responses were collected by telephone, face to face encounters, telephone
calls, written responses on a form and by filling in blanks on a web site at
irsonline.org. The 50 percent of
adults that were relegated to the category of believing that truth is
relative may be a little high. It is difficult to determine what a
person's position is on the definition of truth without further questioning,
which was not possible in most cases of collecting this information.
Further questioning is really needed
to determine what a person's real perception of truth is. To be
scientific what is really needed is a poll of in depth questioning of some
one to two thousand adults to determine the position of people in various
categories such as education, age, gender, occupation, sexual orientation
In general more
older people tend to believe in the objective view of truth, while younger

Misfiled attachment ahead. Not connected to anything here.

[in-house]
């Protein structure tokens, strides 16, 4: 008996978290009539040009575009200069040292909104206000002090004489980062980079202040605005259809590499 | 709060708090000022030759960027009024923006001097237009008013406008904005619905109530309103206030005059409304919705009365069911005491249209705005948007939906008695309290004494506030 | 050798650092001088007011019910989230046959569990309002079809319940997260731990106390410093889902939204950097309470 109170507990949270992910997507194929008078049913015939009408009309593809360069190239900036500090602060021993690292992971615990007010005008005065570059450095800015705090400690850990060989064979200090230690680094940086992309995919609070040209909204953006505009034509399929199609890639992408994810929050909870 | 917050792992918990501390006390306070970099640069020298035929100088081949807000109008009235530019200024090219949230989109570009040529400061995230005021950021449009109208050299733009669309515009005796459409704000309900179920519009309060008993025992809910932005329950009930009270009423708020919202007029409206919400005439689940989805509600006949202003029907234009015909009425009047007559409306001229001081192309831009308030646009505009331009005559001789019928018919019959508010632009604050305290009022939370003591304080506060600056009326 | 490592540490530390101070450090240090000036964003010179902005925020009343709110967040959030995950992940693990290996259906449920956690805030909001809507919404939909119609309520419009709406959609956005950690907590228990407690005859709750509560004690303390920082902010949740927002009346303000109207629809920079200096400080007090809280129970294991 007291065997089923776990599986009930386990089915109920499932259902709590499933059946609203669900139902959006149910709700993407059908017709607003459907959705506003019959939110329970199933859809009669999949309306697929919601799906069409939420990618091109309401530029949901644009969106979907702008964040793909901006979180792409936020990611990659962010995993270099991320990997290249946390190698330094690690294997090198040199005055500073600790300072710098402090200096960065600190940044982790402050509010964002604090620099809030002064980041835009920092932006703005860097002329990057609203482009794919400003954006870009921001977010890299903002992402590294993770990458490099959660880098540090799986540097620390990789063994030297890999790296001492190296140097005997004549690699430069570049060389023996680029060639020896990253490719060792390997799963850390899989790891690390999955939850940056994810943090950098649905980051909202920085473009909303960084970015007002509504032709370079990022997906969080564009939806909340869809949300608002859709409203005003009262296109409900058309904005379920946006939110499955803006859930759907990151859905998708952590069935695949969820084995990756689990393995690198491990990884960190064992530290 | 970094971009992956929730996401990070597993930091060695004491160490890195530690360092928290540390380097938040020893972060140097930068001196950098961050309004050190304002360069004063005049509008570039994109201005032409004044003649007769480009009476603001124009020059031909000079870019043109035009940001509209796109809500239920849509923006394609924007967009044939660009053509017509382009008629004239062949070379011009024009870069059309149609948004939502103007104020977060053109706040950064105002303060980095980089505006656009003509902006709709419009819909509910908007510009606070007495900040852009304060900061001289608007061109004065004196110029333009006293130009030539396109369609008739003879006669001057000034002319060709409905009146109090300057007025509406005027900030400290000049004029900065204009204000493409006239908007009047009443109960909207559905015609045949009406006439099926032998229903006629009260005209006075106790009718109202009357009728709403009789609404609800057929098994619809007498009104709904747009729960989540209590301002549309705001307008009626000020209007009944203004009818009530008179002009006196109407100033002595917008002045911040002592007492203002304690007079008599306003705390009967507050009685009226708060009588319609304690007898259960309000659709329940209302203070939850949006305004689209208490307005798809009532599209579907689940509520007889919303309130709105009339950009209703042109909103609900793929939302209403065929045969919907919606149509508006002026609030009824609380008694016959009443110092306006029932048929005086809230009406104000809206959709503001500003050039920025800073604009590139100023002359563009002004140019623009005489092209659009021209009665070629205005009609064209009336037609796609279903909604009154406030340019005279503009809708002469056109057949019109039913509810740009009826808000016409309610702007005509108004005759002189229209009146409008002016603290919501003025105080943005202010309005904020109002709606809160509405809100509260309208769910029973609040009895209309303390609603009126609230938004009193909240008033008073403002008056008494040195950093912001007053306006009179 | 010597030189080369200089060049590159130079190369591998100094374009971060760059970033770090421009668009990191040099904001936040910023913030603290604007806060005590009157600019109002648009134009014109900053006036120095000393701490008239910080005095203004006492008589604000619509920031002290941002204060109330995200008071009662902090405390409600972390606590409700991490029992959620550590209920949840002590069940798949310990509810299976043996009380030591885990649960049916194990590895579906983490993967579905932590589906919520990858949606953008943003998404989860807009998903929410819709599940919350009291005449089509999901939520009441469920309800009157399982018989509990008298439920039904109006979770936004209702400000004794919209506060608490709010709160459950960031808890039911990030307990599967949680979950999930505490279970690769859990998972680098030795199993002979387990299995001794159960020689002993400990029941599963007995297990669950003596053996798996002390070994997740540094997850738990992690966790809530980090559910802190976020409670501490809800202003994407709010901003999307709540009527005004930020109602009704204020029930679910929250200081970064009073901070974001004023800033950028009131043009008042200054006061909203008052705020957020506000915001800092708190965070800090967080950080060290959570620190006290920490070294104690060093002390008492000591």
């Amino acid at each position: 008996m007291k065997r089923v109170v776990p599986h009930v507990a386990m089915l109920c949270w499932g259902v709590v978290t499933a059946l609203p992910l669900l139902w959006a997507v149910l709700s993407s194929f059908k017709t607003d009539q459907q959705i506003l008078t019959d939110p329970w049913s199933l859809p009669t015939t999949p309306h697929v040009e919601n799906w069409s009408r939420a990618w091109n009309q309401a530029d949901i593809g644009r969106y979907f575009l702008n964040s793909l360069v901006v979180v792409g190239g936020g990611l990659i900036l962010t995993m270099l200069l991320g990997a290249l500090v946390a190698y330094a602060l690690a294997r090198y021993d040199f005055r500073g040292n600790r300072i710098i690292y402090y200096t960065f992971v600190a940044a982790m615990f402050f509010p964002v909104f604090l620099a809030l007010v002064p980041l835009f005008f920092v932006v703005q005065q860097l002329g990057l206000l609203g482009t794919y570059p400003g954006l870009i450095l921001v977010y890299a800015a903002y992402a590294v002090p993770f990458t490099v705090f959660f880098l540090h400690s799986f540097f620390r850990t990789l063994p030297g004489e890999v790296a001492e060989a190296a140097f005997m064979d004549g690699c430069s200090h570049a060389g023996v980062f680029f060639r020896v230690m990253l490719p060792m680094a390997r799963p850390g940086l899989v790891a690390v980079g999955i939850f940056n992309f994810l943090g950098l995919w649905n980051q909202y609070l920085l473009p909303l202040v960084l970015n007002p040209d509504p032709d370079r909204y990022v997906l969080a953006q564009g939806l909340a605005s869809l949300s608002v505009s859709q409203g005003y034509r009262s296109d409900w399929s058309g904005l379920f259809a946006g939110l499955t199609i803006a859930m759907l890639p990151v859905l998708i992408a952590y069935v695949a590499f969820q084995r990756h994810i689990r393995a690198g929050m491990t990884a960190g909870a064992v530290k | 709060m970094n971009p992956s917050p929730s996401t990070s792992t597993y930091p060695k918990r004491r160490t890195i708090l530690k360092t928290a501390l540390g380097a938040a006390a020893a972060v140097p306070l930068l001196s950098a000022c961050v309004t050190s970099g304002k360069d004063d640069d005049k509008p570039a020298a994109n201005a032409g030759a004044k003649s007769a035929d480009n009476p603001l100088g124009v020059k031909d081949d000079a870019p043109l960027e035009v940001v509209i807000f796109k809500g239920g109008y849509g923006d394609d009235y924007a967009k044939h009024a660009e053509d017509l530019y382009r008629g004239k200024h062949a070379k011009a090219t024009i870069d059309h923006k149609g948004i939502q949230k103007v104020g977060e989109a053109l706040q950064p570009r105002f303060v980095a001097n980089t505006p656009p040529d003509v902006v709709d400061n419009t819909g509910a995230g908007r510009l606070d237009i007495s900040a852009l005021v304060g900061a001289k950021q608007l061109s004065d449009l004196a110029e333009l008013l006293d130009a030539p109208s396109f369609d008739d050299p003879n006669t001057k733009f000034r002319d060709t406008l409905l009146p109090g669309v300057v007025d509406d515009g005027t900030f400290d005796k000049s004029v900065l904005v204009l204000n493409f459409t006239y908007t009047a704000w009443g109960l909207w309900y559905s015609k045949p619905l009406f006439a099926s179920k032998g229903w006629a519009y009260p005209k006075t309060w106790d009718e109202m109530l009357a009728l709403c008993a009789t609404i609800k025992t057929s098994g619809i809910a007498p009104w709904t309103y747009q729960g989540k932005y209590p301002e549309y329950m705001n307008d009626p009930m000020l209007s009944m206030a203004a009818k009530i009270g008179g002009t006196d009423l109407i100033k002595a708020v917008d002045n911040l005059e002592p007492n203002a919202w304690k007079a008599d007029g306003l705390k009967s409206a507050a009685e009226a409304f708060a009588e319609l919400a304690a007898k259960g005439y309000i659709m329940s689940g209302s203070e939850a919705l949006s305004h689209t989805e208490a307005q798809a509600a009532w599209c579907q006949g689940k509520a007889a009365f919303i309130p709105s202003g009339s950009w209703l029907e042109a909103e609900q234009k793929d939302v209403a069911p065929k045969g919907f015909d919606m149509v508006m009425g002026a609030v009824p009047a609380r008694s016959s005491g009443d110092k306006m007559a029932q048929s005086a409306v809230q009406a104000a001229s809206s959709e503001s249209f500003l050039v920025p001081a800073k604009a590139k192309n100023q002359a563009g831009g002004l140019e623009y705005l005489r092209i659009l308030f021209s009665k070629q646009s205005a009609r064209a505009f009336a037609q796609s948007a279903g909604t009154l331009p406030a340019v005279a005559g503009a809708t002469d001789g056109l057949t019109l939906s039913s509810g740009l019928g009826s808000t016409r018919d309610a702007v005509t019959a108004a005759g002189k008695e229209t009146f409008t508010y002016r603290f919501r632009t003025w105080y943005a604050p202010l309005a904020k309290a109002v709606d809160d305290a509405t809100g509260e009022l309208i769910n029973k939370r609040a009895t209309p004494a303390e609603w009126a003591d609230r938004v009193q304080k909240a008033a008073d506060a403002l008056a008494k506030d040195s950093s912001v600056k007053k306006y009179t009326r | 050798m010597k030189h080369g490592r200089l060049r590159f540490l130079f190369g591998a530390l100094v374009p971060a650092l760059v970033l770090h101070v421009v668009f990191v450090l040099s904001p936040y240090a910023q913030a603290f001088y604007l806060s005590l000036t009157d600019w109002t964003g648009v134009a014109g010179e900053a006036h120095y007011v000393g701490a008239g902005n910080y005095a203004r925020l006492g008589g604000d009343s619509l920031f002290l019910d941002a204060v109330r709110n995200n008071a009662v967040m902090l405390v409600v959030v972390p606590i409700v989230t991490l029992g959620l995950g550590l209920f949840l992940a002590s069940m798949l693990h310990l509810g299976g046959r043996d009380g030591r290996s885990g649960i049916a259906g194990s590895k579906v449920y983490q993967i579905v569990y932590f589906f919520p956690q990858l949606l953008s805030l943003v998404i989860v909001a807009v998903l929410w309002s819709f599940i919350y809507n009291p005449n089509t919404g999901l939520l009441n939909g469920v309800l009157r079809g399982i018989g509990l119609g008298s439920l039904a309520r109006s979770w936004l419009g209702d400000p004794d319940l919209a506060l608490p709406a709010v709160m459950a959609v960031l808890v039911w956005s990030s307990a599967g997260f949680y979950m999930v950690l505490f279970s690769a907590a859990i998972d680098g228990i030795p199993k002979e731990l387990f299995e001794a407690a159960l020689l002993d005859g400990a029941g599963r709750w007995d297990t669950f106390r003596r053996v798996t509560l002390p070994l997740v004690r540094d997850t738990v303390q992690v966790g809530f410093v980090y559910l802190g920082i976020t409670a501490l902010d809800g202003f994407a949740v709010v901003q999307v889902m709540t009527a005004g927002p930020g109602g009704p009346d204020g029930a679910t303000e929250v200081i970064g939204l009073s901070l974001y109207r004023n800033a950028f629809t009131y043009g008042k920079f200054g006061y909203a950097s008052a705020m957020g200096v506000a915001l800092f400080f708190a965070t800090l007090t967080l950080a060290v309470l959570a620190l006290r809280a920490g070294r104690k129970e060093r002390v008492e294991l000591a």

people tend to favor the the relative position of truth. Journalists
and educators tended to favor the relative position of truth while lawyers,
accountants and engineers favored the objective interpretation of truth.
We emphasize again
the informality of the poll and the need to view it skeptically. Even
if the poll results are off, it does give a person an idea of the public's
perception of the definition of truth.
There was a sense
that the great majority of people did not view the definition of truth as a
It is strange that
people do not bother to look up the definition of truth. All the
dictionaries and encyclopedias define truth as objective and not relative.
The books posted
on this web site--Rules for Public Discourse and Ten Precepts of
Dialogue--each have an extensive chapter dealing with the correct
perception of what truth is. These are listed on the Home Page here.
The link to the chapter on truth in the latter book is at